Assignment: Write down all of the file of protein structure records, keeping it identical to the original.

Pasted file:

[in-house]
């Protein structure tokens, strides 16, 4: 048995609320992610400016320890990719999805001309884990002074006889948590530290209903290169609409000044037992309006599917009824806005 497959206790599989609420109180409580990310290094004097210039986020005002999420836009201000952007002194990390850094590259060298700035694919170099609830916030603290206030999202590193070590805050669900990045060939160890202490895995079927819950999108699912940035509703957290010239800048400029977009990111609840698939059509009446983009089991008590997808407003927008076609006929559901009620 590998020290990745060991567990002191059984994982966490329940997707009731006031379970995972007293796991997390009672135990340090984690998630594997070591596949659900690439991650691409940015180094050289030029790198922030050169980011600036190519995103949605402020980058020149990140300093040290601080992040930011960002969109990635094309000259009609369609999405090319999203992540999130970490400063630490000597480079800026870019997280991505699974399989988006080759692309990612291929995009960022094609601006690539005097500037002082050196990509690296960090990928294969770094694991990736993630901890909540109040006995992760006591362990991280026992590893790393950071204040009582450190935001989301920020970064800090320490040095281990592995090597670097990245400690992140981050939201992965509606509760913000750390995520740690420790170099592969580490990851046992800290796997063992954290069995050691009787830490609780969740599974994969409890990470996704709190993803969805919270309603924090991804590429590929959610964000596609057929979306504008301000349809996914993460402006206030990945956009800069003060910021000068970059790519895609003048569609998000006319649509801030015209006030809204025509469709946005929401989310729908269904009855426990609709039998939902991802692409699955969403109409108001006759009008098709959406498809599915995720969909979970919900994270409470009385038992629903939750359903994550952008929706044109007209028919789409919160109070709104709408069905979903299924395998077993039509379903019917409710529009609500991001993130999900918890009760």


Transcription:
[in-house]
């Protein structure tokens, strides 16, 4: 048995609320992610400016320890990719999805001309884990002074006889948590530290209903290169609409000044037992309006599917009824806005 497959206790599989609420109180409580990310290094004097210039986020005002999420836009201000952007002194990390850094590259060298700035694919170099609830916030603290206030999202590193070590805050669900990045060939160890202490895995079927819950999108699912940035509703957290010239800048400029977009990111609840698939059509009446983009089991008590997808407003927008076609006929559901009620 590998020290990745060991567990002191059984994982966490329940997707009731006031379970995972007293796991997390009672135990340090984690998630594997070591596949659900690439991650691409940015180094050289030029790198922030050169980011600036190519995103949605402020980058020149990140300093040290601080992040930011960002969109990635094309000259009609369609999405090319999203992540999130970490400063630490000597480079800026870019997280991505699974399989988006080759692309990612291929995009960022094609601006690539005097500037002082050196990509690296960090990928294969770094694991990736993630901890909540109040006995992760006591362990991280026992590893790393950071204040009582450190935001989301920020970064800090320490040095281990592995090597670097990245400690992140981050939201992965509606509760913000750390995520740690420790170099592969580490990851046992800290796997063992954290069995050691009787830490609780969740599974994969409890990470996704709190993803969805919270309603924090991804590429590929959610964000596609057929979306504008301000349809996914993460402006206030990945956009800069003060910021000068970059790519895609003048569609998000006319649509801030015209006030809204025509469709946005929401989310729908269904009855426990609709039998939902991802692409699955969403109409108001006759009008098709959406498809599915995720969909979970919900994270409470009385038992629903939750359903994550952008929706044109007209028919789409919160109070709104709408069905979903299924395998077993039509379903019917409710529009609500991001993130999900918890009760």